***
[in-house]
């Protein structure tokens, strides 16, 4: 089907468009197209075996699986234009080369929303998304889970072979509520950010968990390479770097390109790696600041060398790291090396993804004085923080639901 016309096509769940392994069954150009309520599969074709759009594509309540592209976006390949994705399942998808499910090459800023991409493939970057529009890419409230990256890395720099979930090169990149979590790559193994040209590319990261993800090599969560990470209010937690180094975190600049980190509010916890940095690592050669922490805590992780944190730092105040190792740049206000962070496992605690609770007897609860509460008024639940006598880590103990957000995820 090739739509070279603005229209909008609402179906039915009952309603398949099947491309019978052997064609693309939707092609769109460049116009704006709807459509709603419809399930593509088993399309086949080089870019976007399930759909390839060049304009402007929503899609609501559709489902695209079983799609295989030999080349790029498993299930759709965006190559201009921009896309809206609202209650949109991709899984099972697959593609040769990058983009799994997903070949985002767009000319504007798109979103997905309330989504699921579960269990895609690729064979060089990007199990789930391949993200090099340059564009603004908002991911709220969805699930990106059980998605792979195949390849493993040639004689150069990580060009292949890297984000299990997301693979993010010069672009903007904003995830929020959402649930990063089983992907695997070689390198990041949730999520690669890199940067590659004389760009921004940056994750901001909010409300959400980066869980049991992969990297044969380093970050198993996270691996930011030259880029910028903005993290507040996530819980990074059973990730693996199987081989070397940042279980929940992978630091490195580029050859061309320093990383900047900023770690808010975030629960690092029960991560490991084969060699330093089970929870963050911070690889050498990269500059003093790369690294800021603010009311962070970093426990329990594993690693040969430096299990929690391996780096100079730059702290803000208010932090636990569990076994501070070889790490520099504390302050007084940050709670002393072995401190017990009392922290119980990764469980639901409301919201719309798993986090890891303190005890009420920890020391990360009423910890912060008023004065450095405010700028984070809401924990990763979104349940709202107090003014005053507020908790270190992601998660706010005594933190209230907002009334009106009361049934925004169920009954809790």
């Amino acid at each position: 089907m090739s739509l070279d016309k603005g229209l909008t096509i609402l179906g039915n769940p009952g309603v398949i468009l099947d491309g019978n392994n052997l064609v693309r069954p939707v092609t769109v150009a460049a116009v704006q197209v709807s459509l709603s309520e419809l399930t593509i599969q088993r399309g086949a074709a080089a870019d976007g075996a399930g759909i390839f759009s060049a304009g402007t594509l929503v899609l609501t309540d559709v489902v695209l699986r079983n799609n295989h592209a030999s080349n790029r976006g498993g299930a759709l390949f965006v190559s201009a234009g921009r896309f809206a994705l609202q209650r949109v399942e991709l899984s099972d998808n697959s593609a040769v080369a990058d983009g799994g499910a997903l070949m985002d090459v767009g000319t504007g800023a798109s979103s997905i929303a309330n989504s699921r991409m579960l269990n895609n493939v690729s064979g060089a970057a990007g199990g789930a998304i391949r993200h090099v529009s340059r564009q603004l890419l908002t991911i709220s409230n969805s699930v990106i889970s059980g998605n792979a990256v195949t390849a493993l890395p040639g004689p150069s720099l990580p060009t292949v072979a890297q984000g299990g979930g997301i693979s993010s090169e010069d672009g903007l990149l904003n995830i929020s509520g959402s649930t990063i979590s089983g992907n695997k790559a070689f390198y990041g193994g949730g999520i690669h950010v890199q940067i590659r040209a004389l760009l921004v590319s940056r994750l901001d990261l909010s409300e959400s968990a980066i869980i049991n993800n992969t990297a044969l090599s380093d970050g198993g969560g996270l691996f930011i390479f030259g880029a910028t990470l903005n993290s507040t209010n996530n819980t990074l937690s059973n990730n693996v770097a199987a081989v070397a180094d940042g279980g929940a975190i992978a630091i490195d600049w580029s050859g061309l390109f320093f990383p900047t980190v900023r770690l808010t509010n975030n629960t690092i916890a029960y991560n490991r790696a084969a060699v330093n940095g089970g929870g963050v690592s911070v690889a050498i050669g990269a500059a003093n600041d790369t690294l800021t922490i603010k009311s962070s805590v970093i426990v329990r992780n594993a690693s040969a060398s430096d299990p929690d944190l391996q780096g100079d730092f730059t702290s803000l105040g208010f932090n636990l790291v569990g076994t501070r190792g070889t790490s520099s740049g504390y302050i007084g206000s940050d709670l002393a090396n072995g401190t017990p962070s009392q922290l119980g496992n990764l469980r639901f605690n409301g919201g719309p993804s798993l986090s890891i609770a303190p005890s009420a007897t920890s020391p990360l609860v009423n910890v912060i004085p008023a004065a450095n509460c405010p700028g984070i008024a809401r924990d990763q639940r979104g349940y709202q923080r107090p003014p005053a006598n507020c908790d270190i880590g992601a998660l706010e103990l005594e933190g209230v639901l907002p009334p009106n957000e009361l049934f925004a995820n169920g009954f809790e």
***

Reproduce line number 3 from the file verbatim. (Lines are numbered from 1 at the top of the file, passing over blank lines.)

């Amino acid at each position: 089907m090739s739509l070279d016309k603005g229209l909008t096509i609402l179906g039915n769940p009952g309603v398949i468009l099947d491309g019978n392994n052997l064609v693309r069954p939707v092609t769109v150009a460049a116009v704006q197209v709807s459509l709603s309520e419809l399930t593509i599969q088993r399309g086949a074709a080089a870019d976007g075996a399930g759909i390839f759009s060049a304009g402007t594509l929503v899609l609501t309540d559709v489902v695209l699986r079983n799609n295989h592209a030999s080349n790029r976006g498993g299930a759709l390949f965006v190559s201009a234009g921009r896309f809206a994705l609202q209650r949109v399942e991709l899984s099972d998808n697959s593609a040769v080369a990058d983009g799994g499910a997903l070949m985002d090459v767009g000319t504007g800023a798109s979103s997905i929303a309330n989504s699921r991409m579960l269990n895609n493939v690729s064979g060089a970057a990007g199990g789930a998304i391949r993200h090099v529009s340059r564009q603004l890419l908002t991911i709220s409230n969805s699930v990106i889970s059980g998605n792979a990256v195949t390849a493993l890395p040639g004689p150069s720099l990580p060009t292949v072979a890297q984000g299990g979930g997301i693979s993010s090169e010069d672009g903007l990149l904003n995830i929020s509520g959402s649930t990063i979590s089983g992907n695997k790559a070689f390198y990041g193994g949730g999520i690669h950010v890199q940067i590659r040209a004389l760009l921004v590319s940056r994750l901001d990261l909010s409300e959400s968990a980066i869980i049991n993800n992969t990297a044969l090599s380093d970050g198993g969560g996270l691996f930011i390479f030259g880029a910028t990470l903005n993290s507040t209010n996530n819980t990074l937690s059973n990730n693996v770097a199987a081989v070397a180094d940042g279980g929940a975190i992978a630091i490195d600049w580029s050859g061309l390109f320093f990383p900047t980190v900023r770690l808010t509010n975030n629960t690092i916890a029960y991560n490991r790696a084969a060699v330093n940095g089970g929870g963050v690592s911070v690889a050498i050669g990269a500059a003093n600041d790369t690294l800021t922490i603010k009311s962070s805590v970093i426990v329990r992780n594993a690693s040969a060398s430096d299990p929690d944190l391996q780096g100079d730092f730059t702290s803000l105040g208010f932090n636990l790291v569990g076994t501070r190792g070889t790490s520099s740049g504390y302050i007084g206000s940050d709670l002393a090396n072995g401190t017990p962070s009392q922290l119980g496992n990764l469980r639901f605690n409301g919201g719309p993804s798993l986090s890891i609770a303190p005890s009420a007897t920890s020391p990360l609860v009423n910890v912060i004085p008023a004065a450095n509460c405010p700028g984070i008024a809401r924990d990763q639940r979104g349940y709202q923080r107090p003014p005053a006598n507020c908790d270190i880590g992601a998660l706010e103990l005594e933190g209230v639901l907002p009334p009106n957000e009361l049934f925004a995820n169920g009954f809790e």